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      Brain reactivity to alcohol and cannabis marketing during sobriety and intoxication.

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          Abstract

          Drugs of abuse stimulate striatal dopamine release and activate reward pathways. This study examined the impact of alcohol and cannabis marketing on the reward circuit in alcohol and cannabis users while sober and intoxicated. It was predicted that alcohol and cannabis marketing would increase striatal activation when sober and that reward sensitivity would be less during alcohol and cannabis intoxication. Heavy alcohol (n = 20) and regular cannabis users (n = 21) participated in a mixed factorial study involving administration of alcohol and placebo in the alcohol group and cannabis and placebo in the cannabis group. Non-drug users (n = 20) served as between group reference. Brain activation after exposure to alcohol and cannabis marketing movies was measured using functional magnetic resonance imaging and compared between groups while sober and compared with placebo while intoxicated. Implicit alcohol and cannabis cognitions were assessed by means of a single-category implicit association test. Alcohol and cannabis marketing significantly increased striatal BOLD activation across all groups while sober. Striatal activation however decreased during intoxication with alcohol and cannabis. Implicit associations with cannabis marketing cues were significantly more positive in alcohol and cannabis users as compared with non-drug using controls. Public advertising of alcohol or cannabis use elicits striatal activation in the brain's reward circuit. Reduction of marketing would reduce brain exposure to reward cues that motivate substance use. Conversely, elevated dopamine levels protect against the reinforcing potential of marketing.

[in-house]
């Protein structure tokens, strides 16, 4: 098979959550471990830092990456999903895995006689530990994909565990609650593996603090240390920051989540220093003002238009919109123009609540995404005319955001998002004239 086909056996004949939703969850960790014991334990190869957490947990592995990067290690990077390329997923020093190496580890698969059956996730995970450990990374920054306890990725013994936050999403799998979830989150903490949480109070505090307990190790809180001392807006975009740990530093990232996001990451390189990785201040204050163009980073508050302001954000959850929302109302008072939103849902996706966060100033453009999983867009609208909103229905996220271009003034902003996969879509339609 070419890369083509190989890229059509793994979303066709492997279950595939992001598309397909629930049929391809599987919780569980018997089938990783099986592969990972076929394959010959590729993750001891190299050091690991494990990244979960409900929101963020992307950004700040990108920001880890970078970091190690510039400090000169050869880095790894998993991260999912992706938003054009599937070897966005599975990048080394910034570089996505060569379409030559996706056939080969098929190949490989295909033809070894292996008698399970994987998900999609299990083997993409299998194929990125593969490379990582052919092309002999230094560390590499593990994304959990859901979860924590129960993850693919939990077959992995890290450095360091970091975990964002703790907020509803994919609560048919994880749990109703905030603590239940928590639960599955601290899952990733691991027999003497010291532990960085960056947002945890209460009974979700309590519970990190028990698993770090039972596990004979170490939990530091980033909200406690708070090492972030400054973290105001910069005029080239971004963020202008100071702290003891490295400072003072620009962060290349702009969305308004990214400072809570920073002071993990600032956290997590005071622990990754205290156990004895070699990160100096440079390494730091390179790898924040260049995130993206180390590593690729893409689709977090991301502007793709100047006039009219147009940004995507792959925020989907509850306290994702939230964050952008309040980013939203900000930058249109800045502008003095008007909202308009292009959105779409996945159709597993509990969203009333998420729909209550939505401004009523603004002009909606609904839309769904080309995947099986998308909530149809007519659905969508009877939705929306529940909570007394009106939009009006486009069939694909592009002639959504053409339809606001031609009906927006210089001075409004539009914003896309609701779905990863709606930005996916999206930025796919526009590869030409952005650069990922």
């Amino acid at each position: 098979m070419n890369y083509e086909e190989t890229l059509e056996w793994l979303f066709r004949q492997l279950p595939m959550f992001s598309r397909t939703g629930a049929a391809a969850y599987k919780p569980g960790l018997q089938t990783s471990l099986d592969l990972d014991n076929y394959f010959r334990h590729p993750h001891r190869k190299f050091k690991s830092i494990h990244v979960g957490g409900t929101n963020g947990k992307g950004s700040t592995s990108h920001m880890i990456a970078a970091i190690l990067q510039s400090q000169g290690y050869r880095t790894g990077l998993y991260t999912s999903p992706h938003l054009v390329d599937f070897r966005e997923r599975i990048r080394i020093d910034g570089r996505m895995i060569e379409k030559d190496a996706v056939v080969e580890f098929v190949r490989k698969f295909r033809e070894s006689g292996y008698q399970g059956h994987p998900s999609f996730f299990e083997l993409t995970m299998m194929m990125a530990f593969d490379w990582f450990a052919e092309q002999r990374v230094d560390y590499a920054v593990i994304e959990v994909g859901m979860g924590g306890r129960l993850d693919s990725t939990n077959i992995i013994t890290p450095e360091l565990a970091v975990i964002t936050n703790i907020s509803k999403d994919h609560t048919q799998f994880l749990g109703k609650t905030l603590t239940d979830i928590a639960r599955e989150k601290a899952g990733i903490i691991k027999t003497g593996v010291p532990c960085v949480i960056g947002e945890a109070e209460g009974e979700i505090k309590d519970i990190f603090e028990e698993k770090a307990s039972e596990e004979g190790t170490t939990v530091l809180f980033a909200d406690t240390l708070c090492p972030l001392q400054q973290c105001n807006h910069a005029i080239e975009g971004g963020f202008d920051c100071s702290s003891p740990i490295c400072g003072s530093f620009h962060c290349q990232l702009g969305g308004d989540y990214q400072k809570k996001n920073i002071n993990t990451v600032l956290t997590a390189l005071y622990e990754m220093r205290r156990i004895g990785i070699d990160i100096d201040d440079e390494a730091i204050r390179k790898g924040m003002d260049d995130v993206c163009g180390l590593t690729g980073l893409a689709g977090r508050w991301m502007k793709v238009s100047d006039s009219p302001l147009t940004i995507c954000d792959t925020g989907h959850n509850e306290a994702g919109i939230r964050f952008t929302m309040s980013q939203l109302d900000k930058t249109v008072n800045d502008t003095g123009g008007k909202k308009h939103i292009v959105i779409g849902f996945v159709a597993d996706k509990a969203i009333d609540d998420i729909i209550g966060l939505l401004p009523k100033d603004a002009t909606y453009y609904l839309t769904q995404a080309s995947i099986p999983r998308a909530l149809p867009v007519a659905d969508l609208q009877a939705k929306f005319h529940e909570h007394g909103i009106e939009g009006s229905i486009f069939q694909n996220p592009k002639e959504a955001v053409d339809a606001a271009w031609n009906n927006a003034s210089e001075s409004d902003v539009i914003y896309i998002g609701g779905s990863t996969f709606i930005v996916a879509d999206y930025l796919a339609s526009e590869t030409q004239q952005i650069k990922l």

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          Author and article information

          Journal
          Addict Biol
          Addiction biology
          Wiley-Blackwell
          1369-1600
          1355-6215
          May 2017
          : 22
          : 3
          Affiliations
          [1 ] Department Neuropsychology and Psychopharmacology, Faculty of Psychology and Neuroscience, Maastricht University, Maastricht, The Netherlands.
          [2 ] Department of Forensic Toxicology, Institute of Legal Medicine, Goethe University of Frankfurt, Frankfurt, Germany.
          [3 ] Dutch Institute for Alcohol Policy (STAP), Utrecht, The Netherlands.
          Article
          10.1111/adb.12351
          26769333

          alcohol, cannabis, craving, cue-reactivity, fmri, marketing

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